The Skin of Our Teeth, A Streetcar Named Desire, Death of a Salesman, Cat on a Hot Tin Roof, J.B. They were the Pulitzer Prize-winning plays he directed. He won Tony Awards for his direction of All My Sons, Death of a Salesman, and J.B., the latter two Tony winners themselves, and Oscars for directing Gentleman's Agreement and On the Waterfront. These are just some of the productions that have made Elia Kazan's name legendary in the history of American theater and film.
Kazan was born in Istanbul (then Constantinople), Turkey, to Greek parents, with whom he moved to the United States when he was 4. After living in a Greek neighborhood in New York City for a time, his father, who had become a successful rug merchant, moved his family to suburban New Rochelle, NY, where Elia attended public schools before enrolling in Williams College, where he majored in English and became interested in the performing arts after viewing Eisenstein's film classic Potemkin After having been graduated cum laude with a B.A. degree, he went on to Yale Drama School.
Armed with a letter of introduction from Philip Barber of the Yale faculty, Kazan headed for New York and joined the recently founded Group Theater in 1933. After several bit parts and much backstage work, young Kazan got the part of a taxi driver in the Group's production of Clifford Odets' Waiting for Lefty in 1935 and as Kewpie in Odets' Paradise Lost the same year. The following year, he created the role of the gangster Eddie Fuselli in Odets' Golden Boy. Although he had received some strong praise for his acting ability, his goal was to direct. His first directorial credits were with Group Theater productions, such as Casey Jones and Cafe Crown, in the mid-1930s. But his first major recognition came with his direction of Thorton Wilder's The Skin of Our Teeth in 1942, a year after the Group Theater ended. The play not only won the Pulitzer Prize, but also a New York Drama Critics Award for Kazan.
By then considered one of Broadway's finest directors, Kazan went on to One Touch of Venus (1943) and Jacobowsky and the Colonel, a Drama Critics Circle Award winner (1944); Kazan reached another milestone in his career with his co-production and direction of Arthur Miller's All My Sons in 1947. Brooks Atkinson, in his New York Times review, hailed "a new writer bringing unusual gifts to the theater under the sponsorship of a director with taste and enthusiasm." In addition to such praise, Kazan won a Tony Award, a New York Drama Critics Award, and a Donaldson award.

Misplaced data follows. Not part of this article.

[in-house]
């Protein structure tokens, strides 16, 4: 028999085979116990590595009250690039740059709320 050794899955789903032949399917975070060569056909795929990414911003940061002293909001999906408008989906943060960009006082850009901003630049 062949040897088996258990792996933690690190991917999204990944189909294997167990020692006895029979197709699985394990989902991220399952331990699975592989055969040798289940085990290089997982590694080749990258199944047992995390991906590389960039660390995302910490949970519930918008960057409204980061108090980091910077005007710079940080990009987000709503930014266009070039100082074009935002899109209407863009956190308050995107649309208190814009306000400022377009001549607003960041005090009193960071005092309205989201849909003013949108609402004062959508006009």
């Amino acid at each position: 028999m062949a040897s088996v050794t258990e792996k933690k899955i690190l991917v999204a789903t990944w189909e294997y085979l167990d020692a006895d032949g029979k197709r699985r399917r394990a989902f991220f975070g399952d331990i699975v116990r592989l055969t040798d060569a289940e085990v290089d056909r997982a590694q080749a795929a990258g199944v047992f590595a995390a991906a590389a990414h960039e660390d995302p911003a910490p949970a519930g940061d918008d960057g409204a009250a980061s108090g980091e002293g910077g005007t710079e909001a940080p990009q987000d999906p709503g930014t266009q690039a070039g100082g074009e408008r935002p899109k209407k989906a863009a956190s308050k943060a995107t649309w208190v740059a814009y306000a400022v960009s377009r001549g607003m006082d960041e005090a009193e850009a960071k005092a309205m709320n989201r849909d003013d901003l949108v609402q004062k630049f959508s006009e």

That was the year he also began his collaboration with Tennessee Williams and won another Donaldson award for his direction of William's Pulitzer Prize-winning A Streetcar Named Desire.
The following year, Kazan, Lee Strasberg and other alumni of the Group Theater founded the Actors Studio, which, like its predecessor, became a spiritual home for theater people. It was there that Kazan molded the styles of such actors as Paul Newman, Marlon Brando, James Dean, and scores of others. It was the breeding ground of "method" acting.
While teaching at the Actor Studio, Kazan continued on Broadway, with Love Life and Arthur Miller's Death of a Salesman, which won not only the Pulitzer Prize in 1949 but, for Kazan another Tony, a New York Drama Critics Award and a Donaldson.
Tennessee Williams' Camino Real was among the plays he directed in the 1950s. Also, Robert Anderson's Tea and Sympathy, Tennessee Williams' Cat on a Hot Tin Roof, and William Inge's Dark at the Top of the Stairs. Kazan won Donaldson awards for both the Anderson and Williams plays. Cat on a Hot Tin Roof also won a Pulitzer Prize and a Drama Critics Circle Award in 1955. Three years later, Kazan directed Archibald MacLeish's Pulitzer Prize-winning verse play J.B., a complex allegory about a modern day Job. He also directed Williams' Sweet Bird of Youth in 1959.
After undertaking with Robert Whitehead, the direction of the Lincoln Center Repertory Company in the early 1960s, hoping to build a national theater company that would in time attain its "own voice and vocabulary" and then realizing the impossibility of the goal, Kazan returned to directing feature films, a medium he had first tackled in the 1940s.
Kazan, also known as "Gadget," a nickname he had acquired, he says because "I am short, compact and eccentric--like a gadget," had made his film directing debut with A Tree Grows in Brooklyn for Twentieth Century-Fox in 1945. Boomerang in 1947, based on a real murder case of the 1920s, won a New York Film Critics Award, as did Gentleman's Agreement, an adaptation of Laura Hobson's novel about anti-semitism, which, critics felt, more than equaled Kazan's stage triumph.
For Kazan, 1954 was also a milestone year. Budd Schulberg wrote an original screenplay called On the Waterfront, based on a series of articles Edmund P. Barnett, City Editor of the New York Sun, had assigned Malcolm Johnson to write about life on the New York piers. The film, which won a number of Oscars, including best picture and best director, is considered to be perhaps Kazan's best-known and most widely acclaimed.
East of Eden (1955), a Cannes Film Festival award winner; Baby Doll (1956), which was written by Kazan in collaboration with Tennessee Williams, A Face in the Crowd, Wild River, and Splendor in the Grass followed.
Kazan also proved himself to be a novelist with America, America and The Arrangement, both of which he turned into motion pictures. The first, a semi-biographical story of Kazan's uncle, focused on a young Greek fighting his way to the United States. The second follows a second-generation Greek-American on his quest for success. Kazan has since written The Assassins, The Understudy, and most recently, The Anatolian.